Sunday, October 19, 2008

Vetri's Pasta

I've talked many times about how much I like making pasta. The process is what I love most. Making the well of flour, then incorporating the eggs, and finally rolling out the dough- I feel like Nona, the only difference being that the flour used is far from my hair color.

There is nowhere better to get pasta in Philadelphia (arguably the whole U.S.) than Vetri. The product is the result of a master who trained in a Bergamo kitchen, perfecting pasta with little old Italian ladies. Though I had worked at Osteria (Vetri's newer restaurant that uses the same recipe) I was never able to get a hold of Vetri's almost legendary pasta recipe-that is, until just recently when Vetri was featured in a Philadelphia Inquirer article.

Now I have a tried and true pasta recipe already, from the French Laundry Cookbook, so I was eager to see how Vetri's would stack up. Thomas Keller also trained in Italy, so I guess this is basically a war of little old Italian ladies, to see whose pasta is superior. Will Vetri's little old Italian lady bring home the W for Bergamo? Or will Thomas Keller's Nona represent for Piedmont? Let's find out!

Contrary to The French Laundry Version, which uses only AP flour, Vetri's recipe calls for semolina and 00 flour, both of which I had on hand. Vetri's recipes also requires 9 egg yolks. 9!!! That's a whole lotta yolk. I put all the ingredients in a paddle-fitted kitchen aid, and blended until they came together. The fact that this recipe uses a kitchen aid, as opposed to the well method kinda turned me off. I prefer getting my hands dirty. Basically I'm like a five year old. The Kitchen aid method was quicker though, and soon I began kneading the dough. Unlike Keller's recipe which calls for excessive kneading, and states that "you can't over knead this dough," Vetri's only calls for five minutes.

Vetri's dough is noticeably wetter and easier to work with. Keller's is rather tough. Both recipes call for some resting time, and then, you roll out.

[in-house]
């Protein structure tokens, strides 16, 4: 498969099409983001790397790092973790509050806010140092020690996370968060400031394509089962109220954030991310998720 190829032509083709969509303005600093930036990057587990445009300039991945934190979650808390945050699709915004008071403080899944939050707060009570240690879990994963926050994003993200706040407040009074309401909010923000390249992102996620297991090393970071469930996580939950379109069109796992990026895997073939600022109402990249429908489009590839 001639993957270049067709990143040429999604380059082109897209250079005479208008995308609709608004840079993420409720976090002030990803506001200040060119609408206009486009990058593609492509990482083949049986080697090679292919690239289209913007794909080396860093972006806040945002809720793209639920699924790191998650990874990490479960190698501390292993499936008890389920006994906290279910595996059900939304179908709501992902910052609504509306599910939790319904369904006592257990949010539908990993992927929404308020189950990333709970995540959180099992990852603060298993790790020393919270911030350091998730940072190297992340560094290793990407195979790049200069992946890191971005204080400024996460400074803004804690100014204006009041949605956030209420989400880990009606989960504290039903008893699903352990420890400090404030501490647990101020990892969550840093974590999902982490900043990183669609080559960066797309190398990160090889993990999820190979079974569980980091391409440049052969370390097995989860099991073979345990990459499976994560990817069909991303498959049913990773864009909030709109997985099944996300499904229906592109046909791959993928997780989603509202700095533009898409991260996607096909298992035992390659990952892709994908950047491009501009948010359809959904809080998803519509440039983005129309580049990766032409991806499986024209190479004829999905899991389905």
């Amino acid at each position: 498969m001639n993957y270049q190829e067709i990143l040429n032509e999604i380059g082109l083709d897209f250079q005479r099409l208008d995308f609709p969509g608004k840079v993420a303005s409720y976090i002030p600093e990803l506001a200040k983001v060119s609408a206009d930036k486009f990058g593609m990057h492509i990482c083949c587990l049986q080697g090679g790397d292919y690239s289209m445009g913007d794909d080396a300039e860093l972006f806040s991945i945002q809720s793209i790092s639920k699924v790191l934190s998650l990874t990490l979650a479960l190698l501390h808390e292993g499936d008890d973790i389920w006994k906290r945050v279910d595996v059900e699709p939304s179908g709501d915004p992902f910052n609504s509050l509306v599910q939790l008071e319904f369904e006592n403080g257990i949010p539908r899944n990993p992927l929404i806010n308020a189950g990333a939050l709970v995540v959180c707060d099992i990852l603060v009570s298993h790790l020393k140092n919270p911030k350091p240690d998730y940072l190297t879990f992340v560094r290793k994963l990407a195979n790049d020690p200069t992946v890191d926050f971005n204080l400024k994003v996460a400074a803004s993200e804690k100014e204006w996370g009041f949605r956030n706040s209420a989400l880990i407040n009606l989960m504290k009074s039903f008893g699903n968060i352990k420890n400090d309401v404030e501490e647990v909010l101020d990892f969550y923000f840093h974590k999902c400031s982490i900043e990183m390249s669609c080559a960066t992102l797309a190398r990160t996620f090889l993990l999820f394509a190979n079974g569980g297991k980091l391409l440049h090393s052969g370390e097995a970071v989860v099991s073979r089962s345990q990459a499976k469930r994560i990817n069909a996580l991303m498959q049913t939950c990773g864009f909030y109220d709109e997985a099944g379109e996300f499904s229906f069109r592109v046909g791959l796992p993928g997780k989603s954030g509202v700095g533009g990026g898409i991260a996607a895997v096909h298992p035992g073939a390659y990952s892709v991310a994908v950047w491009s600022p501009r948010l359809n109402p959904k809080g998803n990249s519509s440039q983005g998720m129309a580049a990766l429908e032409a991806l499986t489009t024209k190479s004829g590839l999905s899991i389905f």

After blanching in salted water, I tossed the pasta in the frying pan with some butter and some of the pasta water. Vetri's pasta is soooo (for loss of a better adjective) yummy. It gives a slight bite, it's not as tough and Keller's, and seems smoother. Though it contains a higher egg yolk to flour ratio than Keller's, it's not noticeably richer. It does seem smoother however.

So who will take home the Nona throwdown crown back to their little old, humble abodes, with salami hanging in the kitchen, and olives growing in the backyard, and truffles in the rice, and wild boar grazing in the distance? Vetri's Nona gets the slight edge. But don't worry, I still love you Tommy K (who by the way is coming to the Philadelphia free library soon)


CHEF said...
This comment has been removed by the author.
CHEF said...

You have to have semolina in the mix. The texture becomes flat and doesn't carry that special "bite" that I always look for in fresh pasta dough. When doing filled pastas (ravioli, agnolotti, etc.), it is especially important. Gotta have the semolina. I also worked under a Bergamo chef in Baltimore. The pasta recipe seems very similar to his. There's nothing like some fresh made pappardelle with a nicely done marinara and some chunks of smoked fresh mozzarella.